A new approach called life planning can help you prioritise the use of your time and money, says Tinesh Bhasin.
Illustrations: Uttam Ghosh/Rediff.com
Travelling around the world or playing a guitar in a band might not be the things you would expect to discuss with your financial planner.
But pursuing dreams that you thought are impossible to fulfill, or can only be pursued in later years, is at the core of a new financial planning approach called life planning, which a growing number in India have started pursuing.
While traditional financial planners focus primarily on goals such as buying a house, children's education and marriage, and saving for retirement, financial life planning aims to transform your relationship with money.
It intends to help you pursue a life that you always desired, be it a career change, spending more time with your children or doing community work.
"Through financial life planning, we gradually help the client transition to what he really wants to do with his life, instead of sacrificing his dreams at the altar of survival," says Rajesh Dilip Dossa of Life Strategies Financial Life Planners.
The results can, at times, be life-altering.
When a client in his mid-30s approached Niraj Nanal, a registered life planner, to help him with his finances, Nanal realised that the client wanted to be a wildlife photographer.
The client thought this was not possible until retirement owing to his family commitments.
Nanal helped him pursue the dream by starting small and then slowly increasing the time and resources dedicated to wildlife photography.
For this, he even advised the client to postpone the purchase of a house and stay in a rented accommodation.
A different approach
To discover how a client wishes to live his life, financial life planning focuses on three questions.
First, the client is asked: Imagine you have enough money to satisfy all your needs, now and in the future. Would you change your life and, if so, how?
Two, assume your financial situation is the same as it is now. Your doctor tells you that you only have 10 years to live, but that you will feel fine until the end. Would you change your life, and, if so, how?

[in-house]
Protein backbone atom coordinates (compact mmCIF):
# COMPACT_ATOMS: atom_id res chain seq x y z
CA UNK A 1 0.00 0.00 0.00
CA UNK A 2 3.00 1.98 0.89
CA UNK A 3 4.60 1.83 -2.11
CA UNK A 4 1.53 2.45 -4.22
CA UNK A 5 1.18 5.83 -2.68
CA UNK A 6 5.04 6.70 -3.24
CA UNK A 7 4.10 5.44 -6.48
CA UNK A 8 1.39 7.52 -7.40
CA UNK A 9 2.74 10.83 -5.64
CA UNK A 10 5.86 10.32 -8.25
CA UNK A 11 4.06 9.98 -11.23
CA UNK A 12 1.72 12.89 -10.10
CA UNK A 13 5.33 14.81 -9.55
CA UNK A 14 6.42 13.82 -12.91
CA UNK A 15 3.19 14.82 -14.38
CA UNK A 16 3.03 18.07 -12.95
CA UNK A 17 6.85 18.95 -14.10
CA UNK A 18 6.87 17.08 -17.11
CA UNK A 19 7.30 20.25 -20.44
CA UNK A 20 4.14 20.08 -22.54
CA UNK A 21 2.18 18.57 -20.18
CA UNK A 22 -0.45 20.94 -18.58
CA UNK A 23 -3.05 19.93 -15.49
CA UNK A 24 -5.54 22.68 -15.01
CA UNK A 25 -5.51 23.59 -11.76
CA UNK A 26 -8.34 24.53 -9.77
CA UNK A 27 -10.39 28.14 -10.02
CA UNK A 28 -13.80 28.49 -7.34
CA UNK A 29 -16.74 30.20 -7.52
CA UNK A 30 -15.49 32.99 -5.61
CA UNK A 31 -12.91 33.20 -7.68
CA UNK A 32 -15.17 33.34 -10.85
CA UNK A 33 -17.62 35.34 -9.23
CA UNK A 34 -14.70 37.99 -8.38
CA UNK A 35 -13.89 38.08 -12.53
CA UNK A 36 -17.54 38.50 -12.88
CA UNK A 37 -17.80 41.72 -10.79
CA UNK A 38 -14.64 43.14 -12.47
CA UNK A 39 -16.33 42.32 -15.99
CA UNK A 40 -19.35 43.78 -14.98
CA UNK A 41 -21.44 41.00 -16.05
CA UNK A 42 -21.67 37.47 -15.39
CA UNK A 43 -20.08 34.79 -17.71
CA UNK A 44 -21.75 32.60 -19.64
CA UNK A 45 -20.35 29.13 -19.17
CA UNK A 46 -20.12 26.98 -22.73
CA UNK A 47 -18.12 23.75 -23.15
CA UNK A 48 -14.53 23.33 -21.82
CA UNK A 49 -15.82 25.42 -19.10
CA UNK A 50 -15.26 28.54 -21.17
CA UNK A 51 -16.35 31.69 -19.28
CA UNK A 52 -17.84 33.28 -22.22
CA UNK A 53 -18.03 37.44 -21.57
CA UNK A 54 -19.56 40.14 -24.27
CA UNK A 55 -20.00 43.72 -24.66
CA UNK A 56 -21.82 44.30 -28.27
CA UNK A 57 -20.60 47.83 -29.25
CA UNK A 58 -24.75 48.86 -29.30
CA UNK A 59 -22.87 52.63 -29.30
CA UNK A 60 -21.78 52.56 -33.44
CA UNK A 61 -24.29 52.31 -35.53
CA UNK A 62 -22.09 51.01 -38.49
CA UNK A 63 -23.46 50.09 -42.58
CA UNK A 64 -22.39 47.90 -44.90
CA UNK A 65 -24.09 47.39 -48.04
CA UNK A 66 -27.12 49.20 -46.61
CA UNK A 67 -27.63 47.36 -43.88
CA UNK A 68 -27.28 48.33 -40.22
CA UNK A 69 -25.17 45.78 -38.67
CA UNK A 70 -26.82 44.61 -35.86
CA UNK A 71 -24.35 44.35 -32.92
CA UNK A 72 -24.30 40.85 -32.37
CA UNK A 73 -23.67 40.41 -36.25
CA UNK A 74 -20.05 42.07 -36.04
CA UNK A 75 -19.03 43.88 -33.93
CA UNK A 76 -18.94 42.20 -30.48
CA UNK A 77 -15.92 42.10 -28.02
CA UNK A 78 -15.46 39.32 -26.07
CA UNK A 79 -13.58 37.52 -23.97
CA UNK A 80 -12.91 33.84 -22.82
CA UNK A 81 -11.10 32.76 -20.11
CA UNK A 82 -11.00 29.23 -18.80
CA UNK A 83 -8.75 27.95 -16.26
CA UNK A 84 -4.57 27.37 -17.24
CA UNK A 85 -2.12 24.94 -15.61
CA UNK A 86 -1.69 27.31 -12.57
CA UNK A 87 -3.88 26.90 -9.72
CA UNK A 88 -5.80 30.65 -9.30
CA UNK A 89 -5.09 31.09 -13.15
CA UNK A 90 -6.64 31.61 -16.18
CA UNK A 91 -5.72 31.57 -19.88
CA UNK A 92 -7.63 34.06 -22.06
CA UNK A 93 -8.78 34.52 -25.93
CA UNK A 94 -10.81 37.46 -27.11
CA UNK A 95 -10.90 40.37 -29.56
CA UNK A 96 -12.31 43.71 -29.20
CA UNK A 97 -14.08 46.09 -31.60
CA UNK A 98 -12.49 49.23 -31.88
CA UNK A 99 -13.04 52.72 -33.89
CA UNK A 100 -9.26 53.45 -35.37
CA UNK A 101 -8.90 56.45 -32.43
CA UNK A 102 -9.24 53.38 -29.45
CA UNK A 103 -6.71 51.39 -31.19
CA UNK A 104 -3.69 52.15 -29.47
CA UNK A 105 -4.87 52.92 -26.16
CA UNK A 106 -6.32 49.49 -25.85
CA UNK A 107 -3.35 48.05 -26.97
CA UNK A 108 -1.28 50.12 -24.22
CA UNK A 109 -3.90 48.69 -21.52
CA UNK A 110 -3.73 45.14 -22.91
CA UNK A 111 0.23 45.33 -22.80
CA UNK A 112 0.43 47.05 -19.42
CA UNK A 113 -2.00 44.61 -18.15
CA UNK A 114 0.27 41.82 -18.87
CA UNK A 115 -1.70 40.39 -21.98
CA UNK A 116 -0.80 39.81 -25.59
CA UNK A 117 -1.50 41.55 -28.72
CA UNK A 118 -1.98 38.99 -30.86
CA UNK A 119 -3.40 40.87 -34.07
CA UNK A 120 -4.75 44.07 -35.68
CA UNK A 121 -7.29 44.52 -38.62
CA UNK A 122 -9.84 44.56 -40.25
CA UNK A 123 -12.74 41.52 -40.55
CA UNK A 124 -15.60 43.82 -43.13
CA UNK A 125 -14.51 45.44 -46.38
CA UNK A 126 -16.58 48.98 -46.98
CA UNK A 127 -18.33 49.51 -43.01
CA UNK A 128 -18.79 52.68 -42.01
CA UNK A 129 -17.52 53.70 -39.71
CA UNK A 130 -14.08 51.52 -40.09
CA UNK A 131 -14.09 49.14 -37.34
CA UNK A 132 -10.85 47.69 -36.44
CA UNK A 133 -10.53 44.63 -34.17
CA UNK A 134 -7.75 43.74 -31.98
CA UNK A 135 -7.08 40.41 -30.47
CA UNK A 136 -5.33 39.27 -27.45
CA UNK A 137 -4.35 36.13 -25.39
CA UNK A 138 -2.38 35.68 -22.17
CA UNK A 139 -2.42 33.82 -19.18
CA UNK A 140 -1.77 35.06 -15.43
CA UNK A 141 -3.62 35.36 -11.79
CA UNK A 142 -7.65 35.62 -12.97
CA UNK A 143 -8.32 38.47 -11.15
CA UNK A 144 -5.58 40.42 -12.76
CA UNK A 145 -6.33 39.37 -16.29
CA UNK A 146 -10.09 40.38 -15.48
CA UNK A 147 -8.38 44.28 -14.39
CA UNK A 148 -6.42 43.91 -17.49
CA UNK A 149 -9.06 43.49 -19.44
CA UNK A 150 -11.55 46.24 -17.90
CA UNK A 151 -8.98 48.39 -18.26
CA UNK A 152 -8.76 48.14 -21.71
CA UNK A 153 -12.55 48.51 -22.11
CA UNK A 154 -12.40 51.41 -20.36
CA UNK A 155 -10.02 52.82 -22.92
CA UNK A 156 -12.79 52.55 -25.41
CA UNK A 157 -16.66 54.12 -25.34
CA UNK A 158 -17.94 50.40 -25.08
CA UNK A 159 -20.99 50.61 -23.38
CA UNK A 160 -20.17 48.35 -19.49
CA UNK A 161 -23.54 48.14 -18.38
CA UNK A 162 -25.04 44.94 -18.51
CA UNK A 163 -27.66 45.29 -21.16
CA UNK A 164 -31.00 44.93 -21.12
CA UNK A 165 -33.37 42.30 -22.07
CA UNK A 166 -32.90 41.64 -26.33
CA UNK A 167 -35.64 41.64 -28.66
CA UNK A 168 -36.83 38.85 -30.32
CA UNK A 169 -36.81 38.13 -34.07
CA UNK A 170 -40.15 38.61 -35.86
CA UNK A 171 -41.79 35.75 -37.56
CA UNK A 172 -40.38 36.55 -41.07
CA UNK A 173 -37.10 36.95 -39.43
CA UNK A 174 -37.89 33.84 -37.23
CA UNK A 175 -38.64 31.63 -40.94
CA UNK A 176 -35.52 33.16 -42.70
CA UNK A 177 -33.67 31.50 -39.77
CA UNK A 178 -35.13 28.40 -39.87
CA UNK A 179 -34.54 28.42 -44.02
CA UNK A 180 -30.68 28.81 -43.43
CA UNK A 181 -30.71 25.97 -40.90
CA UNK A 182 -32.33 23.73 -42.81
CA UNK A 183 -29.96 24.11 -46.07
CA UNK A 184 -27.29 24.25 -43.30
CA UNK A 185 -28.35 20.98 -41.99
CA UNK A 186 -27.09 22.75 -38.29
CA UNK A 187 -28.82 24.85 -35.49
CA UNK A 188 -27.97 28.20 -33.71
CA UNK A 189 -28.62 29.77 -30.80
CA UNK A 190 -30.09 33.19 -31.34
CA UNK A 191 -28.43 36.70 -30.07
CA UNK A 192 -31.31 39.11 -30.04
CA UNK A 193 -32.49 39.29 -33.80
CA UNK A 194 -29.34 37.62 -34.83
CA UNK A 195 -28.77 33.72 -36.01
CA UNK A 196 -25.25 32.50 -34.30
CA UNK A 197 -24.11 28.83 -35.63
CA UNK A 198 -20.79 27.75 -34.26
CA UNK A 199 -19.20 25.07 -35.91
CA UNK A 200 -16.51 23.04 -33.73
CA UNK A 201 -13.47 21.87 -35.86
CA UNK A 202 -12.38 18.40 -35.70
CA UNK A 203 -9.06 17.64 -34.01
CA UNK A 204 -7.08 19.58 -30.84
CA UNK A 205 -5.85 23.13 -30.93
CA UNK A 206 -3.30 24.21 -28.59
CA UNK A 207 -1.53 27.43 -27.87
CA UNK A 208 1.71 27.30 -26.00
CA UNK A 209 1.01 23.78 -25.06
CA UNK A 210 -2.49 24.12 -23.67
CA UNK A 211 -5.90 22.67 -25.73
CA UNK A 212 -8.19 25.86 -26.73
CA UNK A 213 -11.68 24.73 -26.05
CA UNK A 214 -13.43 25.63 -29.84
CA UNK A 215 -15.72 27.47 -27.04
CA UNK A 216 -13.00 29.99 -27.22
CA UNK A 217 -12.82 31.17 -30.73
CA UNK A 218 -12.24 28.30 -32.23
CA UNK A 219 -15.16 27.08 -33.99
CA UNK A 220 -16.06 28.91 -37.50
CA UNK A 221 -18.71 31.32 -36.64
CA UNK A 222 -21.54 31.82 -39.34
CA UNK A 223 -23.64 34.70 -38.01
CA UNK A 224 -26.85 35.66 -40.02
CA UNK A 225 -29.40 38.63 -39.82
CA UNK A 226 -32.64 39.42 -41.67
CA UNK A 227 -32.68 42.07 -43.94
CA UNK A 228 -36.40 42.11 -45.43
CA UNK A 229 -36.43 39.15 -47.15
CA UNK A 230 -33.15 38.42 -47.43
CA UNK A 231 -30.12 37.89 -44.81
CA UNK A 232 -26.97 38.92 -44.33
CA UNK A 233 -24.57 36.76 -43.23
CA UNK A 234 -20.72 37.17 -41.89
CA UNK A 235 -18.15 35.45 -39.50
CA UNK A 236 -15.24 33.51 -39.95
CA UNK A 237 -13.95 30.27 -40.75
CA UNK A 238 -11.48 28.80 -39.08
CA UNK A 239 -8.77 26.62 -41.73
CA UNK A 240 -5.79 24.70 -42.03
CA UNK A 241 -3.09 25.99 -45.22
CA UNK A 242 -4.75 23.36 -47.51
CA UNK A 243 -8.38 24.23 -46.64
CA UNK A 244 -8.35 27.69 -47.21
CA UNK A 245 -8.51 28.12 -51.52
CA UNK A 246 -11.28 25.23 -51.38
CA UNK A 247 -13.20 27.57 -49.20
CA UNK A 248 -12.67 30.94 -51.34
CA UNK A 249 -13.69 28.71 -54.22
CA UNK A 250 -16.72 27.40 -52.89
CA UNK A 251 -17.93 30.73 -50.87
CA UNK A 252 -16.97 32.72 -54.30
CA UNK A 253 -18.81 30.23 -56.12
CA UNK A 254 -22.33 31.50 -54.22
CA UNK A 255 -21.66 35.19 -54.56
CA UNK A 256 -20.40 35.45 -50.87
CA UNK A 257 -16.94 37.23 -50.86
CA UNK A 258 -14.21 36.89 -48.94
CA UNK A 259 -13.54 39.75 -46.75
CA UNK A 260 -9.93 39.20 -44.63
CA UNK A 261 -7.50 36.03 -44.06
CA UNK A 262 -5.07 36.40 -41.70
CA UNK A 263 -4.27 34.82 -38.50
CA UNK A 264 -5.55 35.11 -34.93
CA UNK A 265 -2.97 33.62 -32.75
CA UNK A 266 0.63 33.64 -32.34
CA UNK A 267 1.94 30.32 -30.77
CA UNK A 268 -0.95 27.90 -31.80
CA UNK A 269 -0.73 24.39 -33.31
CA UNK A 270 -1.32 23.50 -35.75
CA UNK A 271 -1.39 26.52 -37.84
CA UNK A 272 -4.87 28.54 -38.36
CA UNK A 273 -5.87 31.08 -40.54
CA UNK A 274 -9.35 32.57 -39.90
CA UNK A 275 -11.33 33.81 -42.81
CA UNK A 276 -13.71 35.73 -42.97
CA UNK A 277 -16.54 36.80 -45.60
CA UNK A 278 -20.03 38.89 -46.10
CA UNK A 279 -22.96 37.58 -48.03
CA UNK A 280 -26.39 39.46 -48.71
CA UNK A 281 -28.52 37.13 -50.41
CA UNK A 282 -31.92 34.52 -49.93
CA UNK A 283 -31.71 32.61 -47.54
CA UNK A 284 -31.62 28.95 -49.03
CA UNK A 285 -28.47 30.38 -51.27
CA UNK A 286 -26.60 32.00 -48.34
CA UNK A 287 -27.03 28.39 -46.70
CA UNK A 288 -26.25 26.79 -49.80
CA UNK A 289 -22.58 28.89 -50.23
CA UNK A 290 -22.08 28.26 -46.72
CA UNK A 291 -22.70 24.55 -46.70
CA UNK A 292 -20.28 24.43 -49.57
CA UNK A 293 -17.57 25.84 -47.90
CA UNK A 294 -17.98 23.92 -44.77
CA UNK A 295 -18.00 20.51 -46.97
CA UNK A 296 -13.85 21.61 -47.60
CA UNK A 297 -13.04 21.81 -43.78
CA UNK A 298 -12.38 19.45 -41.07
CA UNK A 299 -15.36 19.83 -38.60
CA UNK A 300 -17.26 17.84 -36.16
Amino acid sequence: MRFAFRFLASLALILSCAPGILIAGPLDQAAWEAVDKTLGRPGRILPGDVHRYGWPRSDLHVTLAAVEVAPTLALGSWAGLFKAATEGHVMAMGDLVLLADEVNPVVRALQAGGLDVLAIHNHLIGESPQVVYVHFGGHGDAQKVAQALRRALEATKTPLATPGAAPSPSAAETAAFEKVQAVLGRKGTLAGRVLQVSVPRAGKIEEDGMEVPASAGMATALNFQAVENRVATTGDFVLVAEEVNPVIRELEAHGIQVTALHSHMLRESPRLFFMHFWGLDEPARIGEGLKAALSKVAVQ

Three, your doctor tells you that you have just one day to live. You look back at your life: What did you miss out on? Who did you not get to be? What did you fail to do?
Answers to these questions help an advisor understand an individual's intrinsic motivations -- the way s/he wants to live but is not able to.
Typically, an advisor following the life planning method holds 4 or 5 meetings.
In the first, he listens to all that the client has to say about her/his current financial situation and what s/he wants to achieve in the future.
Then, the advisor gives the three questions to the client and asks her/him to think deeply about them and answer them in the next meeting.
In the second meeting, the advisor shows the client that pursuing her/his dreams is possible.
Then he works out a financial plan to help her/him achieve her/his dream life.
"Overall, this approach helps you achieve a better work-life balance," says Rohit Shah, chief executive officer, Getting You Rich.
Is it a fad?
Financial life planning is a more comprehensive approach as it goes beyond mere numbers.
But not all clients might be receptive to it because of the time and costs involved.
Shalini Dhawan, co-founder and director, Plan Ahead Wealth Advisors, and Suresh Sadagopan, founder of Ladder7 Financial Advisories, both incorporate this approach when they make a financial plan for their clients.
"We tried to do it as a standalone method but only a few clients were willing to give the desired time and answer the three questions openly and in detail," says Sadagopan.
While life planning is more fulfilling, the costs to clients are higher.
Those who practise life planning full time have to work with fewer clients as its more time consuming.
Also, the planner has to bear the cost of certification.
He also needs to pay an annual licence fee to the institute from which he has obtained the licence.
The cost of all this could run into lakhs. The annual fee of the advisor, therefore, is higher if a client opts for life planning.
A life planner could charge you around Rs 1.5 lakhs to Rs 2 lakhs (Rs 150,000 to Rs 200,000) a year.
Most planners feel that only clients with a decent-sized portfolio and those above 40 are receptive to this approach.
"In our practice, we have been using it mostly with clients in the 40 to 60 age bracket. They have found the results to be more satisfactory," says Dhawan.
Is the outcome different?
"The outcome of the two approaches is different but usually not does vary widely. Only in few cases can there be a drastic difference," says George Kinder, founder of the Kinder Institute of Financial Planning.
"These are cases where a client might need to shift jobs, change his location, sell his house and so on."
Dreams and aspirations can change with age. How do life planners tackle that?
"Every two years," says Kinder, who is a practising financial planner and tax advisor for the last 30 years, "planners take stock of clients' goals and check for changes. If an individual is in transition, monitoring is done more often. Changes are made accordingly."
Are there takers for this approach in India?
"This approach is for everyone, anywhere, who wants to live a more fulfilling life using the funds they have," he says.
"India is exploding with economic opportunity and wealth in the hands of individuals is growing. India needs more professional advisors to help people manage their wealth."
"Life planning can help them better than traditional financial planning."
"We have so far certified 153 financial planners in India who can offer life planning to clients."